Bitcoin prices will still be volatile in the wake of news that is perceived as good or bad about the cryptocurrency. But perhaps the scope of the volatility is beginning to wane.
A headline today (Sept. 29, 2017) at news.vice.com read:
Bitcoin and ethereum tank as South Korea bans cryptocurrency crowdfunding
The reason for the drop, according to the website, was “South Korea clamping down on initial coin offerings (ICO) Friday, banning the practice of cryptocurrency crowdfunding, often used as a source of capital for startups.”
This followed just weeks after China took a similar action, prompting a $1,900 drop from around $5,000 to around $3,100. In recent days, the value has crept back up above the $4,000 mark.
According to Coinbase.com, Bitcoin’s price dipped below $4,000 between midnight and 2 a.m. Central time in the United States. The vice.com story must have been written around that time (there was no time stamp), because as dawn broke on the east coast of the United States, prices began to rise again. In fact, as of 12:30 p.m. Central time, all of the value dropped overnight was restored, and then some. Bitcoin’s value was more than $4,200 at that hour.
Perhaps Bitcoin investors are beginning to understand that actions by national governments to try to control Bitcoin exchanges and purchases will certainly cause some anxiety in those specific countries. But Bitcoin is a world-wide cryptocurrency that cannot be regulated, according to a paper by scholars at the Columbia University School of Business. Because it is decentralized, there is no one place to go to “turn it off.”
Individual governments can make certain Bitcoin-related actions in their jurisdiction illegal, but residents of the vast majority of the 195 nations on Earth can purchase it and use it at will.
So just about a month after China’s announcement temporarily rocked Bitcoin’s value, today’s announcement by South Korea, another major world economy, caused what amounted to a hiccup on Bitcoin value charts.
Many people learned after the Chinese action that investors worldwide realize the value in Bitcoin and most did not sell even as many Chinese investors sold off frantically. So, even if the United States someday takes action to try to regulate Bitcoin, the world will probably say, “Sorry to hear that, Americans. We in the remainder of the world are going to continue to enjoy the benefits of owning Bitcoin.”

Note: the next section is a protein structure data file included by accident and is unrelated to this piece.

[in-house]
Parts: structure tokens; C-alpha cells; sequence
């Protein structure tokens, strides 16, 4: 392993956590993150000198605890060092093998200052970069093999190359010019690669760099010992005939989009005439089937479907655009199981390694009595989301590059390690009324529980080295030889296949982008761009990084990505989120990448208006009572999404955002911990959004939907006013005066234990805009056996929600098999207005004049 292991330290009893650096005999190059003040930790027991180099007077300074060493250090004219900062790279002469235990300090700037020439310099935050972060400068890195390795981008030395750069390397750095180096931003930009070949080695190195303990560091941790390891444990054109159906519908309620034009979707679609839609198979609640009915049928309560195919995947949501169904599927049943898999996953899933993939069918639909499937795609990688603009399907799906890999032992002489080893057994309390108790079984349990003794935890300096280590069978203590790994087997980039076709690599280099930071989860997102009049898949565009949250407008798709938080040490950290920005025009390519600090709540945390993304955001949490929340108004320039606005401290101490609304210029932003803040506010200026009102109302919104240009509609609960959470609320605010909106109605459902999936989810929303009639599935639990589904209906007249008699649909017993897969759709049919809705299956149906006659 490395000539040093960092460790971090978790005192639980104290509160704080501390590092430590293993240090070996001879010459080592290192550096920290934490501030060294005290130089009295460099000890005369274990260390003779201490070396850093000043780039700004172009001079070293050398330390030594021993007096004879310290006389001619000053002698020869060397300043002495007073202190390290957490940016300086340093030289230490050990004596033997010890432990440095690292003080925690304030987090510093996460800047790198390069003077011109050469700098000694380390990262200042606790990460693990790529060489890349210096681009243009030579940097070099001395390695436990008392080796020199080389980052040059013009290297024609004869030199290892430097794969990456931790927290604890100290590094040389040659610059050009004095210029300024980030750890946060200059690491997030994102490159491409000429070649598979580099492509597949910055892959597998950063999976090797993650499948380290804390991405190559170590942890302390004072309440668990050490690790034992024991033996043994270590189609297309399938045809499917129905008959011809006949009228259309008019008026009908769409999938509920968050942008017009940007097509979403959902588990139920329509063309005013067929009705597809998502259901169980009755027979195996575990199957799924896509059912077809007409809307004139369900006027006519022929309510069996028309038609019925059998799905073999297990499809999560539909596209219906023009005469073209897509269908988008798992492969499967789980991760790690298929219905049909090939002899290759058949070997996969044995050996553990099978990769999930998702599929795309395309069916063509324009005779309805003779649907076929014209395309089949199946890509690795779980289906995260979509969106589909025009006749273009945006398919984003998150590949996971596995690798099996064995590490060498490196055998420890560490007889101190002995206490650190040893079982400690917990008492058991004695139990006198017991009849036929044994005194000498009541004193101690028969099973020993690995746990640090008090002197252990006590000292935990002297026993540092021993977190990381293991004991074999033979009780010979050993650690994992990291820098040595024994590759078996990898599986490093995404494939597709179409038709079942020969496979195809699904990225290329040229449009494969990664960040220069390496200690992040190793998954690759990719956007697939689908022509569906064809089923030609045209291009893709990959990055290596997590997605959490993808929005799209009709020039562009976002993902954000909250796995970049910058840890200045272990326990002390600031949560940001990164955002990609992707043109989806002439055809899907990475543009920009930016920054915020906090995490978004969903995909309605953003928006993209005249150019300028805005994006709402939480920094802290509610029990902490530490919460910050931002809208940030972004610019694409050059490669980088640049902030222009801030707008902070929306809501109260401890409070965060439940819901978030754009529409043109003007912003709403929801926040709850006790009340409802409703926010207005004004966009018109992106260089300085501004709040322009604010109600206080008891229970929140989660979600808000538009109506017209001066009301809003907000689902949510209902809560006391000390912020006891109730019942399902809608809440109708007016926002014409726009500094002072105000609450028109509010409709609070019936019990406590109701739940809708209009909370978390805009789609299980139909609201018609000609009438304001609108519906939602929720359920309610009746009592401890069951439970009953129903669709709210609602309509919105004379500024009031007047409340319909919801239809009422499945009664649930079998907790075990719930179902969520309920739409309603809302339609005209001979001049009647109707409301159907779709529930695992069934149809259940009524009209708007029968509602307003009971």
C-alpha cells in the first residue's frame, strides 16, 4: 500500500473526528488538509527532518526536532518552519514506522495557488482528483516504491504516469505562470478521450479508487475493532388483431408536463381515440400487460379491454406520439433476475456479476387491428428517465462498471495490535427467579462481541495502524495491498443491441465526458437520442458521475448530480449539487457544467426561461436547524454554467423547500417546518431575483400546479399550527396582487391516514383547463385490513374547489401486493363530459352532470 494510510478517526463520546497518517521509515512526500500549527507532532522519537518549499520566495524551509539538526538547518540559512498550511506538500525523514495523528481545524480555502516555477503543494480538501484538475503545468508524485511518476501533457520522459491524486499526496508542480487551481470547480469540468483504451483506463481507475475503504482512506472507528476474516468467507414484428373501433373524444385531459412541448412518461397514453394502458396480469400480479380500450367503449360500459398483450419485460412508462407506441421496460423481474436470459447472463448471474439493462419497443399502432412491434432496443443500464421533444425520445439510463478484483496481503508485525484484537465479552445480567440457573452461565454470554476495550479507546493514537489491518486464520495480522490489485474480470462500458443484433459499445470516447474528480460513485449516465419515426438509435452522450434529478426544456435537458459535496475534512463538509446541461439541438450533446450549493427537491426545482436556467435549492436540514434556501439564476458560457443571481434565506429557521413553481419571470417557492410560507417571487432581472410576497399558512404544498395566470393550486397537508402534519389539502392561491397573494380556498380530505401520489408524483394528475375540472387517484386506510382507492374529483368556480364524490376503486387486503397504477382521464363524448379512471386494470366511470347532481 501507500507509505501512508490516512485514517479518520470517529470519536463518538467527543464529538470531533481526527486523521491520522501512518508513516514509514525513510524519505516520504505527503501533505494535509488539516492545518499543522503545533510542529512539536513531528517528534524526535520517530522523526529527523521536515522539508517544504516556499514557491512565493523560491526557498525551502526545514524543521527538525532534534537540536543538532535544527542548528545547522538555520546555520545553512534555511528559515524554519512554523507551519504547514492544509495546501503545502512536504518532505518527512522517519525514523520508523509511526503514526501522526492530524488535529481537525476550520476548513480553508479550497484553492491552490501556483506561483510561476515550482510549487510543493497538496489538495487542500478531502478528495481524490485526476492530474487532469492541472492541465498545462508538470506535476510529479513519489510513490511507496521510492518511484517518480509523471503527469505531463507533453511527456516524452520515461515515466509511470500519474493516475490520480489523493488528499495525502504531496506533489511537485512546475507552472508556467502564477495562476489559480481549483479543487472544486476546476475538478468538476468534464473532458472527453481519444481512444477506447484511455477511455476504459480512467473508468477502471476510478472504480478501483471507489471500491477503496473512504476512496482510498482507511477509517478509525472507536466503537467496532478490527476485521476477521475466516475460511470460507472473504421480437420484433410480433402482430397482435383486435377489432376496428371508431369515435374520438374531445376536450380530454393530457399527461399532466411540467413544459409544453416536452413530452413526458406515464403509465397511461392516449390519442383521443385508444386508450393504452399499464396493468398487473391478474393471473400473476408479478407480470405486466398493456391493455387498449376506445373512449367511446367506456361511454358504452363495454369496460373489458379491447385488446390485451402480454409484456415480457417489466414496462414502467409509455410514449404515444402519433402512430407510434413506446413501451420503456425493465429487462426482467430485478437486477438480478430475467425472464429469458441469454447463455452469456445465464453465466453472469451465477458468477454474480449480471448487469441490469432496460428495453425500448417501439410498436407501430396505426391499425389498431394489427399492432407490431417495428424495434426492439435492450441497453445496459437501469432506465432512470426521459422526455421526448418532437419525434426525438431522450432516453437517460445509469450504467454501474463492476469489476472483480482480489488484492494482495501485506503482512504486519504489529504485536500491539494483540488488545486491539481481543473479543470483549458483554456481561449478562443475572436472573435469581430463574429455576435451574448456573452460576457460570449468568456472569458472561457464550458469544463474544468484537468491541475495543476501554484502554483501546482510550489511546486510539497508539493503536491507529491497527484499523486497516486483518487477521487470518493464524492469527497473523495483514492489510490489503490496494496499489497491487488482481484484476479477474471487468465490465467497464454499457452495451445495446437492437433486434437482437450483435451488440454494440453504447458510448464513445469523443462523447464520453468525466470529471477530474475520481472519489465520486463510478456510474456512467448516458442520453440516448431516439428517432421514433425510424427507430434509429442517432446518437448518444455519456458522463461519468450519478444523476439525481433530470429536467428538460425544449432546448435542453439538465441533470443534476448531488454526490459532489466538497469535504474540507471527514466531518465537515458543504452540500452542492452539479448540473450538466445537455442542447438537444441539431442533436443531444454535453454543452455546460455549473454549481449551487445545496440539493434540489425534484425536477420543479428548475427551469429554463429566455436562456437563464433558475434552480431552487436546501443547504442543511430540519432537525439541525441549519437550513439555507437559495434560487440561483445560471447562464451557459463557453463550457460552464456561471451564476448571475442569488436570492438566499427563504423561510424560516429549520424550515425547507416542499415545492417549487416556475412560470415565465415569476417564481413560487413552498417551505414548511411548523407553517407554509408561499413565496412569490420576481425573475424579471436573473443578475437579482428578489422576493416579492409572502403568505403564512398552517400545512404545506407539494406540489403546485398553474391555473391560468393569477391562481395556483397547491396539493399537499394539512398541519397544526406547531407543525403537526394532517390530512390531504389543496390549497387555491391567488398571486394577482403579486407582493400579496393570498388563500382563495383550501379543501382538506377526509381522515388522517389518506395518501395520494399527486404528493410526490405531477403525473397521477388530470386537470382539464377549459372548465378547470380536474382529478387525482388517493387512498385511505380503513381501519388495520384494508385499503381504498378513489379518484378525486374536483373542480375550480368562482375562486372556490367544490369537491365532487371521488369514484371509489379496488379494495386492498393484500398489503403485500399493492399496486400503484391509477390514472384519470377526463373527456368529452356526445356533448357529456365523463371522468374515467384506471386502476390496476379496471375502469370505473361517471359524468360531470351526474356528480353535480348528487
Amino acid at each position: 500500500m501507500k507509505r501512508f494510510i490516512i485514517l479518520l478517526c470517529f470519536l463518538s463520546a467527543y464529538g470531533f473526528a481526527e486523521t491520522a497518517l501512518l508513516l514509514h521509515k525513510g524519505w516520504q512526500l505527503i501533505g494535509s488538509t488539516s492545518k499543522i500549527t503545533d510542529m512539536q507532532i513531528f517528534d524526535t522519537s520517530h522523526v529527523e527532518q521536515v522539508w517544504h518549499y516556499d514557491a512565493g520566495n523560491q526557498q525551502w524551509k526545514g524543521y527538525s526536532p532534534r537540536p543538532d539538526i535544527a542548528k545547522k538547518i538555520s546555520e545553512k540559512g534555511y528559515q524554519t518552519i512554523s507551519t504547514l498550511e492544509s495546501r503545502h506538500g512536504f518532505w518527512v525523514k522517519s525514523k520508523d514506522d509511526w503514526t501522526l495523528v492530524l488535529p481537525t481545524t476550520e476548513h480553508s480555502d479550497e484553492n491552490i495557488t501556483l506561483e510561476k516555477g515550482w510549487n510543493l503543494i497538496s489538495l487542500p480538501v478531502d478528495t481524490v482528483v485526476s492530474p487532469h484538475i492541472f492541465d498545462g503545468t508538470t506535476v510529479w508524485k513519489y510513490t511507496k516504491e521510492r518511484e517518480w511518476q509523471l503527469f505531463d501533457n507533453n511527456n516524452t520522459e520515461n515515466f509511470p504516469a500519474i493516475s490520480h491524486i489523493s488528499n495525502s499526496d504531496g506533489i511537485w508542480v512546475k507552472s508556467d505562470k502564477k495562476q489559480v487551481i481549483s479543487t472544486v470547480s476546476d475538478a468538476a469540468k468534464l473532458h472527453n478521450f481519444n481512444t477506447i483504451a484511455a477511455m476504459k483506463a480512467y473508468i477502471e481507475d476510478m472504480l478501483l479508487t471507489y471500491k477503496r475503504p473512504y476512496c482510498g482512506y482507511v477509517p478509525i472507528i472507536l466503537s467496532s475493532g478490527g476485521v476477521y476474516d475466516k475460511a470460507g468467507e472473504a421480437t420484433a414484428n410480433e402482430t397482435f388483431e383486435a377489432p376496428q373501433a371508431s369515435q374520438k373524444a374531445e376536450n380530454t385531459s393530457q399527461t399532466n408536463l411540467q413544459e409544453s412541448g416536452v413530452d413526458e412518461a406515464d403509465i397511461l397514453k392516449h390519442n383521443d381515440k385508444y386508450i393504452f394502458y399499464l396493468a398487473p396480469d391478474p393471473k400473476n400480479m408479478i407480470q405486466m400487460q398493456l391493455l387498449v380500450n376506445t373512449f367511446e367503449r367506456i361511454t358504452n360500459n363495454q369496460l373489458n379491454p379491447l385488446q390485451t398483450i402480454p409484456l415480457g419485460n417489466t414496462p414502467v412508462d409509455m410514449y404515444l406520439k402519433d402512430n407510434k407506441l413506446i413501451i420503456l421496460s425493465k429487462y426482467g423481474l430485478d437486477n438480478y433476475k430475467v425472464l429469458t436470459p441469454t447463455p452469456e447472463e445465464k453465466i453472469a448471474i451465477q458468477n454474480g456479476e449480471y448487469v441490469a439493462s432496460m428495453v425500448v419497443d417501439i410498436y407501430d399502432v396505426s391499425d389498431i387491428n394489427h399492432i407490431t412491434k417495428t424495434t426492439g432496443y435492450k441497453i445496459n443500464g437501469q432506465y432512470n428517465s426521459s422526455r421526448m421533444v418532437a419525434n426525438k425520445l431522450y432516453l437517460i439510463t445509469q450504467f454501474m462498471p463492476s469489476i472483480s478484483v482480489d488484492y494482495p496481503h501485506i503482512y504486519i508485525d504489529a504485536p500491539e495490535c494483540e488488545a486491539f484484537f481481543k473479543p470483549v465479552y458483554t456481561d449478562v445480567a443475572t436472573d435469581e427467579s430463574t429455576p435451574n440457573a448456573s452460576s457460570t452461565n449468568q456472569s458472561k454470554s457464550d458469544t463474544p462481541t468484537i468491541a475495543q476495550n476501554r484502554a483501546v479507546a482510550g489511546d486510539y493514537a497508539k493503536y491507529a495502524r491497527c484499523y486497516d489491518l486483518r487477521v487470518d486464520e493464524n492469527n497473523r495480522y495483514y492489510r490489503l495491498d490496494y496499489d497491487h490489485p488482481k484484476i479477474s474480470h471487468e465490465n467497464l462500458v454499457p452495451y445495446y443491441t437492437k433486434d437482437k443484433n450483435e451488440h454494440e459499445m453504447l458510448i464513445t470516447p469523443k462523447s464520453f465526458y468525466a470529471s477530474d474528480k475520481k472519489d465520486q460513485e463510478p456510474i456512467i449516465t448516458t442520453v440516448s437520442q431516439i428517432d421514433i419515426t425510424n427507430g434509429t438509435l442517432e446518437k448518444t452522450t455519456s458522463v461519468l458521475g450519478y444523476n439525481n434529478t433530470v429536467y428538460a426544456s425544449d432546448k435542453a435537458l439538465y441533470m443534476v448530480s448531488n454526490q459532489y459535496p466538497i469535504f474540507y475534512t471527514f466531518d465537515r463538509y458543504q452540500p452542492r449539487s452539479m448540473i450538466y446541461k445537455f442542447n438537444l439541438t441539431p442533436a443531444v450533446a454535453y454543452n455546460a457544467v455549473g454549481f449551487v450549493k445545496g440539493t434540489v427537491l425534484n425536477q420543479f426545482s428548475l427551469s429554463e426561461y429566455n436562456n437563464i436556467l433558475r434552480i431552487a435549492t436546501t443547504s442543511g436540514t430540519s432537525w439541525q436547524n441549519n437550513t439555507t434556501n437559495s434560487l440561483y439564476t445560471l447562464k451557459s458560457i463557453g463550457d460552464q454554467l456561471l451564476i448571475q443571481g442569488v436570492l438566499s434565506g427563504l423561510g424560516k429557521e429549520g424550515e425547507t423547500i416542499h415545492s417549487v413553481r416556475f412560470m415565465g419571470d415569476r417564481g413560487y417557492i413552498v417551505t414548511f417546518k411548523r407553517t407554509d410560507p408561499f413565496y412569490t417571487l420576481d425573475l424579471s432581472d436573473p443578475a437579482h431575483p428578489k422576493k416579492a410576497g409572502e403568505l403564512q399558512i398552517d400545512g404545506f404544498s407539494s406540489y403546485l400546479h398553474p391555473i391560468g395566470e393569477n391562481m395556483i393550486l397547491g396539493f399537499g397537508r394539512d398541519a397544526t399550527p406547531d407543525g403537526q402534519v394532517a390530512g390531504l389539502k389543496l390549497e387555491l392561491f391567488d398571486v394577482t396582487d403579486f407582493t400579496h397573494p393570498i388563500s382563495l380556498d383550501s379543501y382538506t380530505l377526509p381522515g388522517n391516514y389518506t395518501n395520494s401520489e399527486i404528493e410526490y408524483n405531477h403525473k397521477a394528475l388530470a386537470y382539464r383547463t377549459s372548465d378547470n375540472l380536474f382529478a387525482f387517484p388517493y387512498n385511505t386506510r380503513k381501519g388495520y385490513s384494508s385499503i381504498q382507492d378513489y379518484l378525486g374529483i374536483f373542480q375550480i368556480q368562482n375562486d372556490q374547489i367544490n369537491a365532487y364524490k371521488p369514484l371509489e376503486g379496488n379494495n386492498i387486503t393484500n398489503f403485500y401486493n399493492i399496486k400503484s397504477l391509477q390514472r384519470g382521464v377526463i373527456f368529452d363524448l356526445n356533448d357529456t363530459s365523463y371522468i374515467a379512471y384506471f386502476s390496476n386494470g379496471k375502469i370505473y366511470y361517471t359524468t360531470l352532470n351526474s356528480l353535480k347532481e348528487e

One country that said that to the Chinese today was Japan, according to CNBC:
On Friday, Japan’s Financial Services Agency (FSA) officially recognized 11 companies as registered cryptocurrency exchange operators. The registration places several requirements on the companies, such as building a strong computer system and checking the identity of users to prevent money laundering. These regulations are intended to protect investors from fraud and other abuse, while supporting financial technology innovation.
“This is the latest decision in Japan to show support for digital currency,” the story continued. “In April, it passed a law recognizing bitcoin as legal tender, with several retailers backing the law; this week it was reported that Japanese banks are considering setting up their own digital currency called the J-Coin.”
The article continued:
… now trading volume is more distributed around the globe than ever before, with trading in U.S. dollars and Japanese yen outsizing volume in Chinese yuan, according to data from CoinDesk.
“In many ways, virtual currencies might just give existing currencies and monetary policy a run for their money,” she said. “The best response by central bankers is to continue running effective monetary policy, while being open to fresh ideas and new demands, as economies evolve.”
These developments are no surprise to the Bitcoin Coaches, who have stated our faith in Bitcoin’s value for years. If you are interested in learning how to acquire some Bitcoin, visit our quick start guide.